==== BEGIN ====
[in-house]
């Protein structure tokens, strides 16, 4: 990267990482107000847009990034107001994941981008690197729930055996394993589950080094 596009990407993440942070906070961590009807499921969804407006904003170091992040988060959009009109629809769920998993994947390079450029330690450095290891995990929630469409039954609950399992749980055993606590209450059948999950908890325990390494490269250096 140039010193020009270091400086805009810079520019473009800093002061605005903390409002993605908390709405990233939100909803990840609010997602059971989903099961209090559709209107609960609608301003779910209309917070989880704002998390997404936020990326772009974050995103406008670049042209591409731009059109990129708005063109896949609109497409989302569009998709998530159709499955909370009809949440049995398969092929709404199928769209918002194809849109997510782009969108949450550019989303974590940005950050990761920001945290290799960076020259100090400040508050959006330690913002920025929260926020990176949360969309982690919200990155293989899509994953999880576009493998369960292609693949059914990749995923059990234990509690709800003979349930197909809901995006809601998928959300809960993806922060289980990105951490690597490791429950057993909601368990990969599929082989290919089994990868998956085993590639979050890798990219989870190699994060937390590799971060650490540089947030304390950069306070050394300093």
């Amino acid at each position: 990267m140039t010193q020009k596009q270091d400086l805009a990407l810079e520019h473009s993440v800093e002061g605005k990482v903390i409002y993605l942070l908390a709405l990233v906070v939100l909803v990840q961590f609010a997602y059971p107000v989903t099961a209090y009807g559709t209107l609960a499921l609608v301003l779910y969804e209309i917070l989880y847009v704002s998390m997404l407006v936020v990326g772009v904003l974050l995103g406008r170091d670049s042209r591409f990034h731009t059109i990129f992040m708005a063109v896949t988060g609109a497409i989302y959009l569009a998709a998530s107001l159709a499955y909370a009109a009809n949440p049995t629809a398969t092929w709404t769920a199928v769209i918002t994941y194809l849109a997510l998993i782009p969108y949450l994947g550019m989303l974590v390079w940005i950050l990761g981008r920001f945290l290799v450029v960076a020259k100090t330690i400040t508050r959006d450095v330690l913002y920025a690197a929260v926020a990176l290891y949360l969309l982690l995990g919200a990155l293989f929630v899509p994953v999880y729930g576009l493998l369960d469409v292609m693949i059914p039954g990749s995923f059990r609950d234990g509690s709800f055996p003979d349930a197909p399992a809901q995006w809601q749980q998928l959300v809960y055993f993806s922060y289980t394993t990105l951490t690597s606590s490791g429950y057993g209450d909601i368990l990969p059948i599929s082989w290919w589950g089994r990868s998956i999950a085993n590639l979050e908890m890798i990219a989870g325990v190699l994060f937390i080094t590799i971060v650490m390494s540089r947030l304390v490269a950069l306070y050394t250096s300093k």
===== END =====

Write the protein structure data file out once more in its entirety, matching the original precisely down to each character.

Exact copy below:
[in-house]
């Protein structure tokens, strides 16, 4: 990267990482107000847009990034107001994941981008690197729930055996394993589950080094 596009990407993440942070906070961590009807499921969804407006904003170091992040988060959009009109629809769920998993994947390079450029330690450095290891995990929630469409039954609950399992749980055993606590209450059948999950908890325990390494490269250096 140039010193020009270091400086805009810079520019473009800093002061605005903390409002993605908390709405990233939100909803990840609010997602059971989903099961209090559709209107609960609608301003779910209309917070989880704002998390997404936020990326772009974050995103406008670049042209591409731009059109990129708005063109896949609109497409989302569009998709998530159709499955909370009809949440049995398969092929709404199928769209918002194809849109997510782009969108949450550019989303974590940005950050990761920001945290290799960076020259100090400040508050959006330690913002920025929260926020990176949360969309982690919200990155293989899509994953999880576009493998369960292609693949059914990749995923059990234990509690709800003979349930197909809901995006809601998928959300809960993806922060289980990105951490690597490791429950057993909601368990990969599929082989290919089994990868998956085993590639979050890798990219989870190699994060937390590799971060650490540089947030304390950069306070050394300093």
């Amino acid at each position: 990267m140039t010193q020009k596009q270091d400086l805009a990407l810079e520019h473009s993440v800093e002061g605005k990482v903390i409002y993605l942070l908390a709405l990233v906070v939100l909803v990840q961590f609010a997602y059971p107000v989903t099961a209090y009807g559709t209107l609960a499921l609608v301003l779910y969804e209309i917070l989880y847009v704002s998390m997404l407006v936020v990326g772009v904003l974050l995103g406008r170091d670049s042209r591409f990034h731009t059109i990129f992040m708005a063109v896949t988060g609109a497409i989302y959009l569009a998709a998530s107001l159709a499955y909370a009109a009809n949440p049995t629809a398969t092929w709404t769920a199928v769209i918002t994941y194809l849109a997510l998993i782009p969108y949450l994947g550019m989303l974590v390079w940005i950050l990761g981008r920001f945290l290799v450029v960076a020259k100090t330690i400040t508050r959006d450095v330690l913002y920025a690197a929260v926020a990176l290891y949360l969309l982690l995990g919200a990155l293989f929630v899509p994953v999880y729930g576009l493998l369960d469409v292609m693949i059914p039954g990749s995923f059990r609950d234990g509690s709800f055996p003979d349930a197909p399992a809901q995006w809601q749980q998928l959300v809960y055993f993806s922060y289980t394993t990105l951490t690597s606590s490791g429950y057993g209450d909601i368990l990969p059948i599929s082989w290919w589950g089994r990868s998956i999950a085993n590639l979050e908890m890798i990219a989870g325990v190699l994060f937390i080094t590799i971060v650490m390494s540089r947030l304390v490269a950069l306070y050394t250096s300093k």